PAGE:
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Re: "Scheme has data types and Lisp doesn't."

In article <711@skye.ed.ac.uk> jeff@aiai.uucp (Jeff Dalton) writes:
>In article <13046@well.UUCP> nagle@well.UUCP (John Nagle) writes:
>>     It's more of an MIT vs the rest of the LISP world tradition.

       I think of MIT as favoring strong typing and efficient implementation
of math, following the Maclisp tradition.

>>Although Common LISP has data type declarations of a sort, they tend
>>not to be taken all that seriously by compilers.  CLTL is very weak
>>on this subject [...] 
>I find this explanation rather strange.  For one thing, Common Lisp
>has more in the way of declarations than does Scheme, so I don't see
>how Common Lisp's weakness explains why someone would say "Scheme
>has data types and Lisp doesn't".

     Common LISP has lots of declarations.  But the programmer isn't
required to provide them and the compiler implementor isn't
required to make them do much.  CLTL: "Declarations allow you to specify
extra information about your program to the LISP system.  With one
exception, declarations are completely optional and correct declarations
do not affect the meaning of a correct program."  [CLTL, intro to chapt. 9].
Not that SCHEME is really all that different.

>Neither Lisp nor Scheme (if we're going to pretend for the moment that
>Scheme isn't a kind of Lisp) are strongly typed.  Both use dynamic
>typing.  This is not something introduced by Common Lisp, nor is it
>something that's changed in Scheme.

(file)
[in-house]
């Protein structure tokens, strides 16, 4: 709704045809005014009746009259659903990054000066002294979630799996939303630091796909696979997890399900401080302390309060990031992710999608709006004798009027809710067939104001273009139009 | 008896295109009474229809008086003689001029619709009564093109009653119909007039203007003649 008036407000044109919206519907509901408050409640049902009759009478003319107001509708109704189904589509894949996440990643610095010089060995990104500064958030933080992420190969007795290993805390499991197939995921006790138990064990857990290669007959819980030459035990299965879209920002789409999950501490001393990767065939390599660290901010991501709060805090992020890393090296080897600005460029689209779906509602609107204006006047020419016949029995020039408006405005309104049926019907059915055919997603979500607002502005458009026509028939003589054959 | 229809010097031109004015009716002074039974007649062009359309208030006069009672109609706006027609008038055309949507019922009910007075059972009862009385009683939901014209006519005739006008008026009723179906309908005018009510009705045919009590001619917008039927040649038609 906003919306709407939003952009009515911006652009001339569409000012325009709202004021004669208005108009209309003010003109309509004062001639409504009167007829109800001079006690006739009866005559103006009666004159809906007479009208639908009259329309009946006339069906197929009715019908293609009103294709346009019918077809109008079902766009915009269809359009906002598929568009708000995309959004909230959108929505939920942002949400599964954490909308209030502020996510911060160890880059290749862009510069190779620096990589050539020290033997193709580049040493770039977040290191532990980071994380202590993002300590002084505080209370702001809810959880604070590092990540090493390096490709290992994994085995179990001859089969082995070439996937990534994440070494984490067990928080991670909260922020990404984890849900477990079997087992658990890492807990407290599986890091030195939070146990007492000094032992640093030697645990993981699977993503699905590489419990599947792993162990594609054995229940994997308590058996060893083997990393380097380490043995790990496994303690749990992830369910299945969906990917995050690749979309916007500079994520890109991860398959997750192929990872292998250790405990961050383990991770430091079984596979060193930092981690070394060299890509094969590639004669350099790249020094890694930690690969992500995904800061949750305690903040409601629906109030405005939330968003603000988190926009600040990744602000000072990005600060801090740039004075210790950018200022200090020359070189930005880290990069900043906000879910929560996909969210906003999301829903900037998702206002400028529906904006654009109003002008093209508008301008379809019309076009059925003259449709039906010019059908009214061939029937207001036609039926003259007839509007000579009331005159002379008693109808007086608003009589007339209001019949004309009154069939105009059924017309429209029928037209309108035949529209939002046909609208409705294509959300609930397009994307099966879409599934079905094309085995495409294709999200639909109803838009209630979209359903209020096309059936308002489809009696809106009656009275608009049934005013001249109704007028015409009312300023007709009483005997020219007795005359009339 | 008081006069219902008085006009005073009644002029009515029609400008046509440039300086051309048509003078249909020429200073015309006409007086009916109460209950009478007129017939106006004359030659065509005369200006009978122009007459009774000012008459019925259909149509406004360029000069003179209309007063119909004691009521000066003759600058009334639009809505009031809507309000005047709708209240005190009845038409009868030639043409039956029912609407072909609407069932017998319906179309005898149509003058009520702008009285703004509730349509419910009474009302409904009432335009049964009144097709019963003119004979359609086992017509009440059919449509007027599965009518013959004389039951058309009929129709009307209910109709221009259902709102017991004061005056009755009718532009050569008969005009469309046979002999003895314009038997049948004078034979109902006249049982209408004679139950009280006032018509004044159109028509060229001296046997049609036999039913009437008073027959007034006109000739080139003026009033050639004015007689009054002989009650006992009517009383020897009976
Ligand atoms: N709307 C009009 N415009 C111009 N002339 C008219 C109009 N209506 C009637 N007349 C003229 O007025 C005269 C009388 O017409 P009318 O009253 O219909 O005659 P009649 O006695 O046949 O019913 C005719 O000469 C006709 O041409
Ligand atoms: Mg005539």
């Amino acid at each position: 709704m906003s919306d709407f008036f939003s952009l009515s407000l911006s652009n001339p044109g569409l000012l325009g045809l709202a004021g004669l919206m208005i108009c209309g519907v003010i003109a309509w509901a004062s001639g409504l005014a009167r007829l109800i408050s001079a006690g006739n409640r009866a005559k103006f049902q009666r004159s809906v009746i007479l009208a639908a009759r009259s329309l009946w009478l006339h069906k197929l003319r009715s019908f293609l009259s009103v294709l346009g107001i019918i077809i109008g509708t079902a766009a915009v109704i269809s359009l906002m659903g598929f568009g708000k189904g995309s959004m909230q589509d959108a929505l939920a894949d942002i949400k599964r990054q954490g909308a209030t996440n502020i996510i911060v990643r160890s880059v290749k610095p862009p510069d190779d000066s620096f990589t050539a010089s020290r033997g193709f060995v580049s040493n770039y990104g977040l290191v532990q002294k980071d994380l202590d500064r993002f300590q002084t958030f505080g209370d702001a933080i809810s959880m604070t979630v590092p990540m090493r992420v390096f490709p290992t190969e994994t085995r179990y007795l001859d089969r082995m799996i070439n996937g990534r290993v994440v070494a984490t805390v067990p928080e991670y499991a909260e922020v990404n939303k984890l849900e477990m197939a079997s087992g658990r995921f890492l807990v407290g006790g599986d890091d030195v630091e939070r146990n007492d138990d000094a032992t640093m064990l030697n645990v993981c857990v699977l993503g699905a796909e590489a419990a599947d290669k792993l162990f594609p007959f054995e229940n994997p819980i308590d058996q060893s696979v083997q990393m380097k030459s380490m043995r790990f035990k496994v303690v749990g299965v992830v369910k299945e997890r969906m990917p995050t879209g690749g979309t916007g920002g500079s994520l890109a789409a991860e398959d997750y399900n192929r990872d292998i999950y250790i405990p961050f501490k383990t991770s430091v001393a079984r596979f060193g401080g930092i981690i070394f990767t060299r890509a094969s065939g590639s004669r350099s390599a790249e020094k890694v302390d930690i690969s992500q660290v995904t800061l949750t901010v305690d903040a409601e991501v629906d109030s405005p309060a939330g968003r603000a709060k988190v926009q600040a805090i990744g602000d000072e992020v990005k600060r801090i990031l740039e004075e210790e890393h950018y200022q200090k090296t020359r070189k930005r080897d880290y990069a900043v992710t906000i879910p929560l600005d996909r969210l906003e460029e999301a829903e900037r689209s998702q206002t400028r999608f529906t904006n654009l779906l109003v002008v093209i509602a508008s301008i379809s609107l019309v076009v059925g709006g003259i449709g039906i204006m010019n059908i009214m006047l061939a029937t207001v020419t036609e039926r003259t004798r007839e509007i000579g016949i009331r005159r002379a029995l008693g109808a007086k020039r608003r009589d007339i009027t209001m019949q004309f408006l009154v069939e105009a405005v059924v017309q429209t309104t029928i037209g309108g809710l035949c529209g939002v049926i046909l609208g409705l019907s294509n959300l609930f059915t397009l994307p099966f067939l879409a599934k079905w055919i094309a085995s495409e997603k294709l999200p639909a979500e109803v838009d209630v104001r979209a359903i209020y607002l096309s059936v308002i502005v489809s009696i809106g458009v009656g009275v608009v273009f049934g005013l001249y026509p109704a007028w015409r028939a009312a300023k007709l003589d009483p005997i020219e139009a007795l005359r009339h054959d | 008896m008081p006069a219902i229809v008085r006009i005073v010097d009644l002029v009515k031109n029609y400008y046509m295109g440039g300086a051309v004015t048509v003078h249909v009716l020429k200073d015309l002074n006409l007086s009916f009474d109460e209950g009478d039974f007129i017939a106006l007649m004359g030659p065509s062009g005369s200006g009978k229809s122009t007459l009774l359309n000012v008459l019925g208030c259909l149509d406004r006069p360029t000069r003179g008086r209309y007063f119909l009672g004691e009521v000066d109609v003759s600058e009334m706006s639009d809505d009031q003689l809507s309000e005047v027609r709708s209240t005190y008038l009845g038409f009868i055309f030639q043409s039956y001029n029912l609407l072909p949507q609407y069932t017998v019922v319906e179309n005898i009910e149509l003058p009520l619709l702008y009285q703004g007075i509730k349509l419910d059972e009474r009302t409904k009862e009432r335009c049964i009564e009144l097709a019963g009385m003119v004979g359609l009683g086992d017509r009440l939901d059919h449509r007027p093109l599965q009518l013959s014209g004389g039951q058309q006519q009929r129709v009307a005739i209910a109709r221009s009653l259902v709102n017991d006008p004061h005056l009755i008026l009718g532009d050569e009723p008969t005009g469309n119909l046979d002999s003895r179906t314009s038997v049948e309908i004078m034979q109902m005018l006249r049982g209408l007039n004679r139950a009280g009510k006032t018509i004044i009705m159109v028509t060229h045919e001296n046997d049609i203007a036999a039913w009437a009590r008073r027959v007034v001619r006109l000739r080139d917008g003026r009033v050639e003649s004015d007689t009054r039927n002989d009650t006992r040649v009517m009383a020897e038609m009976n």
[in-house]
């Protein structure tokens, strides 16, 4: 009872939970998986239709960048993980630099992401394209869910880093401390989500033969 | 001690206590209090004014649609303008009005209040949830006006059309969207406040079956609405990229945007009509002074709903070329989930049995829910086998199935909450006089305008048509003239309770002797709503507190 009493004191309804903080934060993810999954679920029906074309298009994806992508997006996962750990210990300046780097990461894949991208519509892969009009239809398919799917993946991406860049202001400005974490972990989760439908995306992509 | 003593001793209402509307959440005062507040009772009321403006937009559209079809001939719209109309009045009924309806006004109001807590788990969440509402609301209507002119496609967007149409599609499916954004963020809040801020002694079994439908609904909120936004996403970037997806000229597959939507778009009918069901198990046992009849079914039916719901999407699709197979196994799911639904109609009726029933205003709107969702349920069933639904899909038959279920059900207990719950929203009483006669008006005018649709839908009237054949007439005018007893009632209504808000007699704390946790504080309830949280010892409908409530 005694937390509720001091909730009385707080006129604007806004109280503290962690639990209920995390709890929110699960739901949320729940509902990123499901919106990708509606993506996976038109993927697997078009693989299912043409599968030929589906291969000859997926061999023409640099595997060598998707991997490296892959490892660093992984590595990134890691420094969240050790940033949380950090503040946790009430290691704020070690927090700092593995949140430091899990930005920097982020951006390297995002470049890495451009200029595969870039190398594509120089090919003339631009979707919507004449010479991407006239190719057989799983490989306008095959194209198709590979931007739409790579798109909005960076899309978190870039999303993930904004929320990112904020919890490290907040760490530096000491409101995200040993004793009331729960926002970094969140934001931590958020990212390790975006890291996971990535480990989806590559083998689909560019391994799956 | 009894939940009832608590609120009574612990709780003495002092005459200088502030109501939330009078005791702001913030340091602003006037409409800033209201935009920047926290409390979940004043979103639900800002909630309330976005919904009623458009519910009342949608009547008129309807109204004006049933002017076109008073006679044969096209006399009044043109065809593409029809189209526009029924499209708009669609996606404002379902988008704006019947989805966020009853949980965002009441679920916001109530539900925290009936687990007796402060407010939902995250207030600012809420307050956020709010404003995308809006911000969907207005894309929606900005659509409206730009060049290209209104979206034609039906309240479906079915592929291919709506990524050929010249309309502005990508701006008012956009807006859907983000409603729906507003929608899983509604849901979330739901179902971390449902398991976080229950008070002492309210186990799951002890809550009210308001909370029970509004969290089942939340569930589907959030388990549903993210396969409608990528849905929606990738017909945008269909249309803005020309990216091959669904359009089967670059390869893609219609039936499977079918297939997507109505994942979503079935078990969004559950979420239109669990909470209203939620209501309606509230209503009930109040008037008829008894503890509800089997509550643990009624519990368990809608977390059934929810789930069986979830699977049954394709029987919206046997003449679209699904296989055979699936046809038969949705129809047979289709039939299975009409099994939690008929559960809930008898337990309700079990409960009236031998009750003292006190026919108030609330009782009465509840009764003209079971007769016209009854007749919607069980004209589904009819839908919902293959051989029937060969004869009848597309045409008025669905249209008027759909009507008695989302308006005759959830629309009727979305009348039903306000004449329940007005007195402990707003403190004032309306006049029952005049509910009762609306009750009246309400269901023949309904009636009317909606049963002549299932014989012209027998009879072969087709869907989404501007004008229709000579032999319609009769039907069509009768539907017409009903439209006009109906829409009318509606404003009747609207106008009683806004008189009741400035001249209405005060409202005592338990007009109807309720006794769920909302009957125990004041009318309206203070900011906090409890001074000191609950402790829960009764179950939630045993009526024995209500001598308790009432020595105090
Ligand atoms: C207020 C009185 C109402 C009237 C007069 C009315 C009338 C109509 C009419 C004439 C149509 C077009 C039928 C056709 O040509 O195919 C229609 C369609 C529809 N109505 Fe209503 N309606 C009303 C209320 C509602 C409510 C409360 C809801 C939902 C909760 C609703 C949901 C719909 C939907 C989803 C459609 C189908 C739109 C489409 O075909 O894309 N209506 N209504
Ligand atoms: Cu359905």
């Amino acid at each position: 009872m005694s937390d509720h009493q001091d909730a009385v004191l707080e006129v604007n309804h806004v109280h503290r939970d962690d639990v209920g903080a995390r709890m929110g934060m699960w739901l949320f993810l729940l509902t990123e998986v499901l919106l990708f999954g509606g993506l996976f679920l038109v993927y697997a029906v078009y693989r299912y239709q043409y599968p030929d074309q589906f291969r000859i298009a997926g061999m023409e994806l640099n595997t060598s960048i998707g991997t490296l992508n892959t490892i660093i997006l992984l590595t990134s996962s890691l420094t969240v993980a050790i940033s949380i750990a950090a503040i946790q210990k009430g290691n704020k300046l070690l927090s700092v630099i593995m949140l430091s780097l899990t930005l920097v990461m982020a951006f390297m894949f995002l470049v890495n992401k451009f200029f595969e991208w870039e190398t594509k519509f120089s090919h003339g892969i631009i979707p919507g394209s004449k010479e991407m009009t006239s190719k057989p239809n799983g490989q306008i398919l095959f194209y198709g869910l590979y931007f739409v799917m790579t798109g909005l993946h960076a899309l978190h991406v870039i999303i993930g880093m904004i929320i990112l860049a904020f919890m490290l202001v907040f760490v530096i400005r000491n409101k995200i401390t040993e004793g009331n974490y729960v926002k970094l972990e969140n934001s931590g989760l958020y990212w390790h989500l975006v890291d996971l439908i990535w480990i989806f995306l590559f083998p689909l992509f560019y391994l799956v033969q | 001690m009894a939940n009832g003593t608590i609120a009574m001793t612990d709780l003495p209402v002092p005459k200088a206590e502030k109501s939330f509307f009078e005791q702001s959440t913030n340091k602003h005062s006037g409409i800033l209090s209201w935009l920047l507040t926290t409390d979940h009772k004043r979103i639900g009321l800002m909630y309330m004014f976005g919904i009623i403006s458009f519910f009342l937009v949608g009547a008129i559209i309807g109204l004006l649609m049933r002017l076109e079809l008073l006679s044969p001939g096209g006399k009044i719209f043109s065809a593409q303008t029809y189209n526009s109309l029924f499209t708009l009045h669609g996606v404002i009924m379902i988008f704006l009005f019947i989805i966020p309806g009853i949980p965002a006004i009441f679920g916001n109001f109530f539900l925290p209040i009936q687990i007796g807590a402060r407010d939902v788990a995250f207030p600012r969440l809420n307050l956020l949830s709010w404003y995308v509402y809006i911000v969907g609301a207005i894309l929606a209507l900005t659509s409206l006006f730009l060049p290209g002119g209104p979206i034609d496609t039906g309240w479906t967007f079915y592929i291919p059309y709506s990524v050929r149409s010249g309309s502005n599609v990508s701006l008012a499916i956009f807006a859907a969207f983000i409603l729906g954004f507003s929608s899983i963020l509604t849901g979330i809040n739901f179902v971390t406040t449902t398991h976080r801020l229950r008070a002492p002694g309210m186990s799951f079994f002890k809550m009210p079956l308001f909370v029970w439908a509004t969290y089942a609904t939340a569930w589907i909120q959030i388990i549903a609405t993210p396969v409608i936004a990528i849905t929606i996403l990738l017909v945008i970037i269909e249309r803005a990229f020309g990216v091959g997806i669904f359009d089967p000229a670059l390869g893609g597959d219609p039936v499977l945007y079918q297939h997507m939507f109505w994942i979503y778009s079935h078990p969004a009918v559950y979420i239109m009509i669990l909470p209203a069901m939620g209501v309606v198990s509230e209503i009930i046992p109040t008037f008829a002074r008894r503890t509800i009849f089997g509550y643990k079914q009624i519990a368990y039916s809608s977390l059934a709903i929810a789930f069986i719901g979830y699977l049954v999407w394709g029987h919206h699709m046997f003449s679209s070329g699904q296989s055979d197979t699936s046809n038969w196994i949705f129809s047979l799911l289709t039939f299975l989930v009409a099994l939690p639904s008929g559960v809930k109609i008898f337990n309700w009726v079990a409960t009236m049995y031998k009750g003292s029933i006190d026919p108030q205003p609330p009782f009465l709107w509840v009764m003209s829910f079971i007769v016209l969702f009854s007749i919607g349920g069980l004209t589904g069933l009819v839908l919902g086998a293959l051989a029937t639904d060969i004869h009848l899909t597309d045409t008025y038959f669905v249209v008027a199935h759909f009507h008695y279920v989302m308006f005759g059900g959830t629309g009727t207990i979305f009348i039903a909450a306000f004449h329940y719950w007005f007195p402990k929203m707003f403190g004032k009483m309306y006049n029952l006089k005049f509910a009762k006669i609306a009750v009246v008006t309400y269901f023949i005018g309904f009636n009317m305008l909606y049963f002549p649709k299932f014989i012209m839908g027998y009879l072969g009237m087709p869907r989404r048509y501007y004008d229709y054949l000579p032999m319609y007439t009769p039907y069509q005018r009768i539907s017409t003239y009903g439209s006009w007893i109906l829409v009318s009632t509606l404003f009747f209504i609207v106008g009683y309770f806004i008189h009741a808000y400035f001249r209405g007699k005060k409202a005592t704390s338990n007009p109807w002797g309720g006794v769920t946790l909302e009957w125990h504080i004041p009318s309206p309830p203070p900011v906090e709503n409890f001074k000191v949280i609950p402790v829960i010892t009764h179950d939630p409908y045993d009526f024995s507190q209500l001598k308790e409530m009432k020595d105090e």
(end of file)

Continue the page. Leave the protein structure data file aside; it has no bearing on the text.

Common LISP implementations typically use dynamic typing, and it
is mandatory that dynamic typing be supported.  The syntax is defined
for strong, static typing.  But it isn't necessarily connected to
anything.  In theory, one could have a Common LISP system with typing
as strong as Ada's, while retaining the dynamic typing facilities
for the occasions on which they are needed.  This is consistent with
the language definition, although not with LISP history.

>>     What people tend to actually implement are systems in which all objects
>>are "LISP objects", and are still individually allocated and pointed to.
>>Defining an array of "short-float" is likely to generate an array of pointers
>>to LISP objects.
>That varies from implementation to implementation.

      Yes. KCL does it the slow, general way.  Lucid did until at least
late 1987, I think.  I happened to be doing a number-crunching implementation
in LISP in 1987, and was irked that I couldn't get efficient matrix math
in any available LISP for Sun 3 iron.

     					John Nagle